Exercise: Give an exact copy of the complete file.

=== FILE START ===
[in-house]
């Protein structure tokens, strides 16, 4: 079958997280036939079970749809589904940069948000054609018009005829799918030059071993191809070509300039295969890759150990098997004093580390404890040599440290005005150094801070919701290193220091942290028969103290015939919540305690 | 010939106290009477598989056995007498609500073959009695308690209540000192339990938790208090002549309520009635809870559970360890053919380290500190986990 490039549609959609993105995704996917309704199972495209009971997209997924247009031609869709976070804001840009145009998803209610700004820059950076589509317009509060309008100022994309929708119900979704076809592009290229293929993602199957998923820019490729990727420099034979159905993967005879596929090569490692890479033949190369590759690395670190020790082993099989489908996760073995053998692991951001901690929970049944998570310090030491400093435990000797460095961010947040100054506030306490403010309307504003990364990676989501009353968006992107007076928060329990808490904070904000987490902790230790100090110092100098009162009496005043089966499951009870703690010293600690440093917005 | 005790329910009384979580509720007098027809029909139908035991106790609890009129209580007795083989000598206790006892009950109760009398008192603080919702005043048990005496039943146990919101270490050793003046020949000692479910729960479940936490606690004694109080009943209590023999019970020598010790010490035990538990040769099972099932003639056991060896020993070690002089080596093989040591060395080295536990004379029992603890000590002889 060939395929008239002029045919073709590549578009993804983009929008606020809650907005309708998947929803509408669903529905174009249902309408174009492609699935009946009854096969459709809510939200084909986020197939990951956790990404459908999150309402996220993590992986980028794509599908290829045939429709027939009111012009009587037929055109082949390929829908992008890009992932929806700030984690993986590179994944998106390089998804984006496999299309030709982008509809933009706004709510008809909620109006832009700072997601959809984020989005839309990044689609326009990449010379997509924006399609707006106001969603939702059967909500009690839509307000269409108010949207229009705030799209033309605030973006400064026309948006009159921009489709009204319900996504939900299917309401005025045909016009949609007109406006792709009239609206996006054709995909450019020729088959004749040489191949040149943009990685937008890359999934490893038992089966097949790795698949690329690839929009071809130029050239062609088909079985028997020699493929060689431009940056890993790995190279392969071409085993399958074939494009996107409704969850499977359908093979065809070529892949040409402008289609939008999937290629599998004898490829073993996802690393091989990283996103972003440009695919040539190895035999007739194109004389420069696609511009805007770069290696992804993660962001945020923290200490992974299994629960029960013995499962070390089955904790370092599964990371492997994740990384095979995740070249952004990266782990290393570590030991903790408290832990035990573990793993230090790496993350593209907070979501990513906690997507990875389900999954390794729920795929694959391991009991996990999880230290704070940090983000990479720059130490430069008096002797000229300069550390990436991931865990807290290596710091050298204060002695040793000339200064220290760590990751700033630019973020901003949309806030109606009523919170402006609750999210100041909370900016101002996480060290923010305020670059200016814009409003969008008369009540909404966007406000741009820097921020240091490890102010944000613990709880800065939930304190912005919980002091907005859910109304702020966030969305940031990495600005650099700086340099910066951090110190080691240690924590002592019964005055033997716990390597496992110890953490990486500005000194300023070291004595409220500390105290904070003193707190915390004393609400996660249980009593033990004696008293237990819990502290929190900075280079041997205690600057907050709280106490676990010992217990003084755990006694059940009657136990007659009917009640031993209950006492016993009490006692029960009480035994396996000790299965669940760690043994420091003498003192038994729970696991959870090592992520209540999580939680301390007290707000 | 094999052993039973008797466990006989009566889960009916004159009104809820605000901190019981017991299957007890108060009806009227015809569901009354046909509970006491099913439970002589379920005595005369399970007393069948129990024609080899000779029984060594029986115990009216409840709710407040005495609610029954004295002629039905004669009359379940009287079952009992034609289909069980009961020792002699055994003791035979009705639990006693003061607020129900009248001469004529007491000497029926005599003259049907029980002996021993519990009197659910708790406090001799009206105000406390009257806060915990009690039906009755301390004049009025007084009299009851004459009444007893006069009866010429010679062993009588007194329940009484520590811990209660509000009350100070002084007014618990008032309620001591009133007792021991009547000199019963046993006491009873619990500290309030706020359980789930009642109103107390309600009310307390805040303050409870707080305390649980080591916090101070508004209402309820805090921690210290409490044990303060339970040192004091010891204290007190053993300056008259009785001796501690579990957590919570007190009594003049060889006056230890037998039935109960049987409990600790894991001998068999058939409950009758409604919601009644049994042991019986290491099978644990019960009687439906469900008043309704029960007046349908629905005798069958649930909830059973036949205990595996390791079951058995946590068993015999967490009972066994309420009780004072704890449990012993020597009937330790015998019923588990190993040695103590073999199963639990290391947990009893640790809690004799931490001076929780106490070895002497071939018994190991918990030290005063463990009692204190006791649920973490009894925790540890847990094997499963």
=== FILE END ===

[in-house]
């Protein structure tokens, strides 16, 4: 079958997280036939079970749809589904940069948000054609018009005829799918030059071993191809070509300039295969890759150990098997004093580390404890040599440290005005150094801070919701290193220091942290028969103290015939919540305690 | 010939106290009477598989056995007498609500073959009695308690209540000192339990938790208090002549309520009635809870559970360890053919380290500190986990 490039549609959609993105995704996917309704199972495209009971997209997924247009031609869709976070804001840009145009998803209610700004820059950076589509317009509060309008100022994309929708119900979704076809592009290229293929993602199957998923820019490729990727420099034979159905993967005879596929090569490692890479033949190369590759690395670190020790082993099989489908996760073995053998692991951001901690929970049944998570310090030491400093435990000797460095961010947040100054506030306490403010309307504003990364990676989501009353968006992107007076928060329990808490904070904000987490902790230790100090110092100098009162009496005043089966499951009870703690010293600690440093917005 | 005790329910009384979580509720007098027809029909139908035991106790609890009129209580007795083989000598206790006892009950109760009398008192603080919702005043048990005496039943146990919101270490050793003046020949000692479910729960479940936490606690004694109080009943209590023999019970020598010790010490035990538990040769099972099932003639056991060896020993070690002089080596093989040591060395080295536990004379029992603890000590002889 060939395929008239002029045919073709590549578009993804983009929008606020809650907005309708998947929803509408669903529905174009249902309408174009492609699935009946009854096969459709809510939200084909986020197939990951956790990404459908999150309402996220993590992986980028794509599908290829045939429709027939009111012009009587037929055109082949390929829908992008890009992932929806700030984690993986590179994944998106390089998804984006496999299309030709982008509809933009706004709510008809909620109006832009700072997601959809984020989005839309990044689609326009990449010379997509924006399609707006106001969603939702059967909500009690839509307000269409108010949207229009705030799209033309605030973006400064026309948006009159921009489709009204319900996504939900299917309401005025045909016009949609007109406006792709009239609206996006054709995909450019020729088959004749040489191949040149943009990685937008890359999934490893038992089966097949790795698949690329690839929009071809130029050239062609088909079985028997020699493929060689431009940056890993790995190279392969071409085993399958074939494009996107409704969850499977359908093979065809070529892949040409402008289609939008999937290629599998004898490829073993996802690393091989990283996103972003440009695919040539190895035999007739194109004389420069696609511009805007770069290696992804993660962001945020923290200490992974299994629960029960013995499962070390089955904790370092599964990371492997994740990384095979995740070249952004990266782990290393570590030991903790408290832990035990573990793993230090790496993350593209907070979501990513906690997507990875389900999954390794729920795929694959391991009991996990999880230290704070940090983000990479720059130490430069008096002797000229300069550390990436991931865990807290290596710091050298204060002695040793000339200064220290760590990751700033630019973020901003949309806030109606009523919170402006609750999210100041909370900016101002996480060290923010305020670059200016814009409003969008008369009540909404966007406000741009820097921020240091490890102010944000613990709880800065939930304190912005919980002091907005859910109304702020966030969305940031990495600005650099700086340099910066951090110190080691240690924590002592019964005055033997716990390597496992110890953490990486500005000194300023070291004595409220500390105290904070003193707190915390004393609400996660249980009593033990004696008293237990819990502290929190900075280079041997205690600057907050709280106490676990010992217990003084755990006694059940009657136990007659009917009640031993209950006492016993009490006692029960009480035994396996000790299965669940760690043994420091003498003192038994729970696991959870090592992520209540999580939680301390007290707000 | 094999052993039973008797466990006989009566889960009916004159009104809820605000901190019981017991299957007890108060009806009227015809569901009354046909509970006491099913439970002589379920005595005369399970007393069948129990024609080899000779029984060594029986115990009216409840709710407040005495609610029954004295002629039905004669009359379940009287079952009992034609289909069980009961020792002699055994003791035979009705639990006693003061607020129900009248001469004529007491000497029926005599003259049907029980002996021993519990009197659910708790406090001799009206105000406390009257806060915990009690039906009755301390004049009025007084009299009851004459009444007893006069009866010429010679062993009588007194329940009484520590811990209660509000009350100070002084007014618990008032309620001591009133007792021991009547000199019963046993006491009873619990500290309030706020359980789930009642109103107390309600009310307390805040303050409870707080305390649980080591916090101070508004209402309820805090921690210290409490044990303060339970040192004091010891204290007190053993300056008259009785001796501690579990957590919570007190009594003049060889006056230890037998039935109960049987409990600790894991001998068999058939409950009758409604919601009644049994042991019986290491099978644990019960009687439906469900008043309704029960007046349908629905005798069958649930909830059973036949205990595996390791079951058995946590068993015999967490009972066994309420009780004072704890449990012993020597009937330790015998019923588990190993040695103590073999199963639990290391947990009893640790809690004799931490001076929780106490070895002497071939018994190991918990030290005063463990009692204190006791649920973490009894925790540890847990094997499963």